(WHTM) – Pennsylvania is second on a recently released list of states with the most books banned. Statewide, there are a staggering 456 bans in nine districts. Additionally, the school district with the most bans across the country is in the Midstate.
A newly released report by free speech group PEN America includes a School Book Ban Index that documents decisions to ban books from school libraries and classrooms between July 1, 2021 and March 31, 2022. .
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During this nine-month period, PEN America lists 1,586 cases of individual books banned across the country, affecting 1,145 unique book titles, 874 different authors, 198 illustrators and nine translators. The bans come from 86 school districts, representing 2,899 schools, in 26 different states.
Bans include, as the report points out, “removals of books from school libraries, bans from classrooms, or both, as well as books banned from circulation during investigations resulting from challenges by parents, educators, administrators, board members or responses to laws passed by legislatures.
Nationally, Texas leads the list with 713 bans in 16 districts; behind Pennsylvania is Florida with 204 bans from seven districts, and Oklahoma and Kansas round out the top five list with 43 and 30 bans, respectively.
Of the titles in the Index, PEN America notes that “467 contain prominent protagonists or supporting characters of color (41%) and 247 deal directly with issues of race and racism (22%); 379 titles (33%) explicitly address LGBTQ+ themes, or have prominent protagonists or supporting characters who are LGBTQ+; 283 titles contain sexual content of various types (25%), including novels with sexual encounters as well as informational books on puberty, sex or relationships. There are 184 titles (16%) that are history books or biographies. Another 107 titles have themes related to rights and activism (9%).
PEN America also found that 98% of the prohibitions on the list involved various departures from the best practice guidelines outlined by the National Coalition Against Censorship and the American Library Association, which include the filing of formal written challenges by parents or local residents and the establishment of review boards.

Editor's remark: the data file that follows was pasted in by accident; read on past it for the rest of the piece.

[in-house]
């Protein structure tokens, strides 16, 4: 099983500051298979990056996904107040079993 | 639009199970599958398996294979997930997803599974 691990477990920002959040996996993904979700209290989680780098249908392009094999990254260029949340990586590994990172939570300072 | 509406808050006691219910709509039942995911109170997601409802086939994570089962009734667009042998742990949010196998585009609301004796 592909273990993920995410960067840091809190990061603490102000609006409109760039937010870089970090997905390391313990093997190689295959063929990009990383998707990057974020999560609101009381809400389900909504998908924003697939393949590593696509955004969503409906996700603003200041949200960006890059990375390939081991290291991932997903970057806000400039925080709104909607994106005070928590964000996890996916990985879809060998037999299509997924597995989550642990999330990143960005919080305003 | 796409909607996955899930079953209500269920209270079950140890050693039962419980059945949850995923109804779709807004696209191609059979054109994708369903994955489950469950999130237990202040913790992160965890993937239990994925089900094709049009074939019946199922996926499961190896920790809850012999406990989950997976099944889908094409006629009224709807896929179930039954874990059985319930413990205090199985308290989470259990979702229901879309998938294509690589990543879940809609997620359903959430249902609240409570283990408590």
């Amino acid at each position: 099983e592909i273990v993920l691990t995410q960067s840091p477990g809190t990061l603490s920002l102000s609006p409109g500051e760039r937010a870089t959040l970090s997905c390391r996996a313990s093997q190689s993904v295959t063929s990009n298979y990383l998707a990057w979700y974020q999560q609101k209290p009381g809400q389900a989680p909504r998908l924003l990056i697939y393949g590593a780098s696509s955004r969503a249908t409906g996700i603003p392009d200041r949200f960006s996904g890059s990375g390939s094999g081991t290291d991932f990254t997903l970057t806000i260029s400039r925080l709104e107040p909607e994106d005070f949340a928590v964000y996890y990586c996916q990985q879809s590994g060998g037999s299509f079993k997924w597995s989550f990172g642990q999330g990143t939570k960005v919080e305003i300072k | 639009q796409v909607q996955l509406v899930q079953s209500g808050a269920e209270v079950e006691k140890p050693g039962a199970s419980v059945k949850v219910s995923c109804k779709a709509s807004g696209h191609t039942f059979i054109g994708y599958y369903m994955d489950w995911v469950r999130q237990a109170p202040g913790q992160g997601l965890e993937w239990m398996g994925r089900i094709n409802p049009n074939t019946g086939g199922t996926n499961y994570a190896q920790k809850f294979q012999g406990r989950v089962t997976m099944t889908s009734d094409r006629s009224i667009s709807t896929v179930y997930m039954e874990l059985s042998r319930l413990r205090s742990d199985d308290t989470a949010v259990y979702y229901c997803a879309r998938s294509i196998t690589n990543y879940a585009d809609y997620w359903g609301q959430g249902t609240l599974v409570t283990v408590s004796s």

In 2021, the American Library Association recorded 729 challenges to remove nearly 1,600 books from schools and libraries, representing the highest number of book ban attempts in 20 years.
Just over 40% of Index bans are related to directives from state officials or elected lawmakers to investigate or remove books from schools. PEN America notes that this is a change in their history of responding to book bans from the usual pattern of requests to remove books from local community members.
Banning books in schools and libraries was back in the spotlight in Washington DC on Thursday, April 8. Four Pennsylvanians were asked to testify before members of Congress at the hearing on “Free Speech Under Attack: Book Bans and Academic Censorship.” efforts.
Two of the students who testified are high school students from the Central York School District, and that is no coincidence. As previously reported by abc27, a ban list was released by the district to teachers in August 2021. The ban included books, movies, and websites. Many of the documents on the list were about race and racism and were created by black authors.
According to the PEN America report, Central York is the top district in the nation with the most bans in the index. With 441 bans, the district accounts for nearly 97% of Pennsylvania’s total bans.
The Central York ban drew national attention thanks to protests and advocacy pressure from local students, parents and teachers.
Olivia Pituch, a high school student who has been a lawyer since August, traveled to the hearing in Washington, D.C.
“When this list was presented as a banned book list, I was appalled. Central, being the second most diverse district in the county, prides itself on its diversity,” Pituch said.
Not only were there protests, but a book giveaway took place in September 2021, which led to thousands of diversity books being given to Central York students.
Christina Ellis, who also attended the hearings, said: “The reason I objected to having my textbooks banned was because I didn’t want future African American children to go through some of the things that I experienced growing up because of the lack of cultural sensitivity in my school experience.
Ellis says that without books that promote diversity, a community cannot expect to continue to grow and be at peace with each other when they cannot understand each other’s differences and respect each other.
To learn more about the ongoing debate over banned books and how PEN America thinks school districts should approach book review processes, click here.
Disclaimer for the report:
One disclaimer to note – the report does not take into account the size of the states’ populations, nor the number of school districts within the state. So while Pennsylvania is second on the list, it’s also the fifth-largest state by population, which would tend to have more book bans than a state with relatively few residents.
Also, with about 500 school districts in the state, Pennsylvania is more likely to have more individual book bans than a state like Florida, which has more people and the same number of counties as Pennsylvania (67), but a single school district in most of its counties.